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South Carolina: Home to Heroes of the Alamo

The chapel of the Alamo Mission in San Antonio, Tx.
Credit Cqui, via Wikimedia Commons
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The chapel of the Alamo Mission in San Antonio, Tx.

  180 years ago, about 182 men holed up in an old Spanish mission held up an army of 5,000 for 13 days, buying time for Gen. Sam Houston to gather an army that would eventually win independence from Mexico for Texas.  The Spanish mission was called the Alamo, and two of the heroes were born in Saluda County, then part of Edgefield District.  William Barrett Travis commanded the garrison outside San Antonio, and James Butler Bonham slipped through the Mexican lines to seek help for the besieged makeshift fort.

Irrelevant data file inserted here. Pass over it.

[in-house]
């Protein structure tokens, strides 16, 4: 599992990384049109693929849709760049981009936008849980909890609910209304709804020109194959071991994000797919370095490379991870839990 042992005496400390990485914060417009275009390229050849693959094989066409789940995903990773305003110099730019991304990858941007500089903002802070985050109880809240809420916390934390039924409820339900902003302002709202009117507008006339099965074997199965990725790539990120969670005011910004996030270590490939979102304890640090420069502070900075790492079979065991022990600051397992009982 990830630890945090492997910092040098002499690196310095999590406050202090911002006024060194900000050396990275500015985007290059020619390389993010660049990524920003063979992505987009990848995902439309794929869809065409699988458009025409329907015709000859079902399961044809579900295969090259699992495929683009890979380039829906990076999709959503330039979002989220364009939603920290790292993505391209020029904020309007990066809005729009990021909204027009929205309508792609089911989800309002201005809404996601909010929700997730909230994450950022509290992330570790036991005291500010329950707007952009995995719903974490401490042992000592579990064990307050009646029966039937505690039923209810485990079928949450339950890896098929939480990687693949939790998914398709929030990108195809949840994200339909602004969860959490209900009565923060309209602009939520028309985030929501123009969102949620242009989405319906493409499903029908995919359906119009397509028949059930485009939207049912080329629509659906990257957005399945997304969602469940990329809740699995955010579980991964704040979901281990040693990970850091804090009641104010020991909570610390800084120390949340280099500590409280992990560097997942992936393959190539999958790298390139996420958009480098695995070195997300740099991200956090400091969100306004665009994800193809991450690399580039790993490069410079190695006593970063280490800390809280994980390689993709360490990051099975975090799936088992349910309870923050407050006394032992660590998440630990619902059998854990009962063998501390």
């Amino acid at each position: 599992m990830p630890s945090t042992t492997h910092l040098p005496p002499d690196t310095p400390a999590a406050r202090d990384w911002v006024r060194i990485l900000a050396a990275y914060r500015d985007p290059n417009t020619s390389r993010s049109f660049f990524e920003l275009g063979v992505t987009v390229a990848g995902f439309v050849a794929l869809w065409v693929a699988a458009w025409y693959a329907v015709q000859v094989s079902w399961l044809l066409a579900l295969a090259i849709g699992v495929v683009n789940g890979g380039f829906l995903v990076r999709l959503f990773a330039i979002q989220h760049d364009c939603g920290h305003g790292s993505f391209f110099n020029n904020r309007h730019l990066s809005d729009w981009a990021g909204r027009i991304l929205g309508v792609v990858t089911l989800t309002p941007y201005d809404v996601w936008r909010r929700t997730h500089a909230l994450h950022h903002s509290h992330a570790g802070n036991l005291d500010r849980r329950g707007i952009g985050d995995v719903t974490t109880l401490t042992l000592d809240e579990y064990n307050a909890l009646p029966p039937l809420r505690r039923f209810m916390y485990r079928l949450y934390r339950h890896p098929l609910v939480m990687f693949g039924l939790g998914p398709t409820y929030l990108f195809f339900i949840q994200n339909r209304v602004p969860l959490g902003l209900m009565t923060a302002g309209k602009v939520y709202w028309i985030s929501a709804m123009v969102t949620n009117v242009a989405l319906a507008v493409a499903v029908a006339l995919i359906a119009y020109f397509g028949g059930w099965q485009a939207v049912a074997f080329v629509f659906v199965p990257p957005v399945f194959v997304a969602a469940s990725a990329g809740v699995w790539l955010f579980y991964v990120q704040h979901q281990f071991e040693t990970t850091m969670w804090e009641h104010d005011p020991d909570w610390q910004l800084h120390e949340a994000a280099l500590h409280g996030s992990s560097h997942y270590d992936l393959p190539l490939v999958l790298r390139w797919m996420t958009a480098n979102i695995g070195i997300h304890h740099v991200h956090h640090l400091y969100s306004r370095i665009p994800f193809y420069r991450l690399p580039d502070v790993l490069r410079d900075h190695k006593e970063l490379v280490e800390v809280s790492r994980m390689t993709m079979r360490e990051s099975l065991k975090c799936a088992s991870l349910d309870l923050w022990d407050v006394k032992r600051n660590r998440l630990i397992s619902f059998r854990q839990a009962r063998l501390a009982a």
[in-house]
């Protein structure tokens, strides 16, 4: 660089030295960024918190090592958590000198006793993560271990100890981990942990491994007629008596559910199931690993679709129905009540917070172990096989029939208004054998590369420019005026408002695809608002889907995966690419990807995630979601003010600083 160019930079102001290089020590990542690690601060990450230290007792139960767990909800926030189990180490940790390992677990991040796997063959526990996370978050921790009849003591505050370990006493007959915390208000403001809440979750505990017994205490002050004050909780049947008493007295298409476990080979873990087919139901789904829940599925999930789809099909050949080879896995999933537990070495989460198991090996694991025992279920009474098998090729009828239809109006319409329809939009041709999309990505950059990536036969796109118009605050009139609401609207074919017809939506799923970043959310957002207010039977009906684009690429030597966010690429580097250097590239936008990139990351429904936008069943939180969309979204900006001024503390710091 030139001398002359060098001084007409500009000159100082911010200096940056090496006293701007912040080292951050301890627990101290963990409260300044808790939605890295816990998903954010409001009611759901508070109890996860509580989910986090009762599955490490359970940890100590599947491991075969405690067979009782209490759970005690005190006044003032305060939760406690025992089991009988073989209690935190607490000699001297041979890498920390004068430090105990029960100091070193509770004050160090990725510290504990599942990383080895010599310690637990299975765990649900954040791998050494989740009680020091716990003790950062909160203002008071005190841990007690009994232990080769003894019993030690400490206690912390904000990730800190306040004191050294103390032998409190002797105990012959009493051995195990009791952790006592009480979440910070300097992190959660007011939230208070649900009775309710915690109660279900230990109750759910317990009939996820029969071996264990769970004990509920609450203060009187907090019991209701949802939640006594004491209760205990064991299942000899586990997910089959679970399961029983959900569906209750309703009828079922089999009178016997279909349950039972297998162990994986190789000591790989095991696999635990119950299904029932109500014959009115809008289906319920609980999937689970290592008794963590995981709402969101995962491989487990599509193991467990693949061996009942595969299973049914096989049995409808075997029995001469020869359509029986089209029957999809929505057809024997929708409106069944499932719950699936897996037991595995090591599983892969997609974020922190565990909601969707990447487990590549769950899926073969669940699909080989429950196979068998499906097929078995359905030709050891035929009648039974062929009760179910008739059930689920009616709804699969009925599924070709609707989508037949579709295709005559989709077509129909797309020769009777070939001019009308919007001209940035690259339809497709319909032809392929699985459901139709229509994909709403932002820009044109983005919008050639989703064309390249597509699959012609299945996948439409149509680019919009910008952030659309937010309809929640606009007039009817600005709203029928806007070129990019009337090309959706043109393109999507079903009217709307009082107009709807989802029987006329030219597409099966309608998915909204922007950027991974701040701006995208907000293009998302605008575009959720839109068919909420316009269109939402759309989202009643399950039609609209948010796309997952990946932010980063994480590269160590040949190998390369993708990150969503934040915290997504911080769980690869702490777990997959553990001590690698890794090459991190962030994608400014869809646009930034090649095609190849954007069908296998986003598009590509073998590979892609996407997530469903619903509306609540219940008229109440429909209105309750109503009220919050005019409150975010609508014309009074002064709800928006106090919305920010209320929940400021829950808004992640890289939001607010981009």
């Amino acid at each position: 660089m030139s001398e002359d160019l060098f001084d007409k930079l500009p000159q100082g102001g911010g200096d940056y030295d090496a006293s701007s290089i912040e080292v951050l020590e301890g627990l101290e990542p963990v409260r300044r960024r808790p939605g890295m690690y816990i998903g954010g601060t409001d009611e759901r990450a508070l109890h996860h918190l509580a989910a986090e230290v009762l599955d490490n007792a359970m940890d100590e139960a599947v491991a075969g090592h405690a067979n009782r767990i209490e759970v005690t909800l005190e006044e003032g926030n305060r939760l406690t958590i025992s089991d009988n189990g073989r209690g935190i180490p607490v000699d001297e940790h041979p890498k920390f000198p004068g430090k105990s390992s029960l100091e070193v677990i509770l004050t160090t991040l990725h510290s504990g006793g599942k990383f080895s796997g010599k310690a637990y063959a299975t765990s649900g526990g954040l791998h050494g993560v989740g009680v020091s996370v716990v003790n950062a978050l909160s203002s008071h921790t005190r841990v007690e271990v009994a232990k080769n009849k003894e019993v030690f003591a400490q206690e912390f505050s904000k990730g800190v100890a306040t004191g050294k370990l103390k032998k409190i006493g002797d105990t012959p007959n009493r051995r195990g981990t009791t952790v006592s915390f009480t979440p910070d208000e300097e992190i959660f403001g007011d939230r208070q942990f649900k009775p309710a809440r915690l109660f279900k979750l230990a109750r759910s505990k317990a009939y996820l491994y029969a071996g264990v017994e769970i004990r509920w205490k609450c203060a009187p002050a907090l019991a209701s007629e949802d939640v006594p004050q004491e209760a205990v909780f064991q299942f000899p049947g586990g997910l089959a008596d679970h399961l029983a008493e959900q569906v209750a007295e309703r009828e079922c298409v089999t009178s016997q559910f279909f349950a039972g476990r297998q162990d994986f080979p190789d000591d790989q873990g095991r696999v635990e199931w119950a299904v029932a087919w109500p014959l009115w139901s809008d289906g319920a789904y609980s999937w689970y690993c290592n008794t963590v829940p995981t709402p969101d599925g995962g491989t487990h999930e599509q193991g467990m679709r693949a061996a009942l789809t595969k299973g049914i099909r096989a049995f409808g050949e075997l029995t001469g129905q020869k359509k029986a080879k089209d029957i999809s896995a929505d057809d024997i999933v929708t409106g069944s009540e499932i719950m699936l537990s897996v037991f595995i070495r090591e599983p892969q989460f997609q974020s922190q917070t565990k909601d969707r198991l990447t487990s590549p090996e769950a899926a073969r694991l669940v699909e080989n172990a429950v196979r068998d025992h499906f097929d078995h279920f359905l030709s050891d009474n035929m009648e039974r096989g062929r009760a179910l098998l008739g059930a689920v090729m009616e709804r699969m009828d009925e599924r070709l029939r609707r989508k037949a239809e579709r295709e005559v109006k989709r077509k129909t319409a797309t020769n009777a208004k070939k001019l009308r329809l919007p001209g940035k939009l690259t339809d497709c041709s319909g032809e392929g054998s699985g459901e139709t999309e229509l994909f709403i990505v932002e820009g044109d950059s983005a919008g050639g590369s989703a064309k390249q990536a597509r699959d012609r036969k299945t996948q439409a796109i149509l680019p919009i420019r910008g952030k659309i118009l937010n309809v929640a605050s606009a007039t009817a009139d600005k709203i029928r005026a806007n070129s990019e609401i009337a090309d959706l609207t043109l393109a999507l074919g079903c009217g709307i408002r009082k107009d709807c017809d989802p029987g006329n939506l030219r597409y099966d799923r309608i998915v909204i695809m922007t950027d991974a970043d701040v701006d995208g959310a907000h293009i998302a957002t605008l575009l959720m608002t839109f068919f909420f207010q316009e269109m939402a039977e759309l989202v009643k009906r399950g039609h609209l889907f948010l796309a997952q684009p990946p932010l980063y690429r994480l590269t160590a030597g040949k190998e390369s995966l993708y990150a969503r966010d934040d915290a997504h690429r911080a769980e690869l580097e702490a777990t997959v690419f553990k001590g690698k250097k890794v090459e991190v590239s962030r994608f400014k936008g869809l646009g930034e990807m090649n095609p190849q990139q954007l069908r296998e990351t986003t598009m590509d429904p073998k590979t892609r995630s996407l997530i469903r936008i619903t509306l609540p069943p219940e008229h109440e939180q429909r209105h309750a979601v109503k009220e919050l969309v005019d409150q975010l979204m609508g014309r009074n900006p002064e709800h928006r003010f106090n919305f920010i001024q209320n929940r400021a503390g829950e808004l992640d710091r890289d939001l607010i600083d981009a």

According to historians Jack Meyer and Bettis Rainsford, the prospect of land and South Carolinians’ natural inclination to fight led the men to Texas, where on March 6, 1836 the Alamo was finally overwhelmed by the Mexican forces.  Many South Carolinians would follow the lead of Travis and Bonham and fight in the Mexican War in 1846, which prepared them for an even bigger conflict in 1861.   Rainsford believes the fighting spirit that led  South Carolinians to set off the Civil War can be traced back to the  Alamo.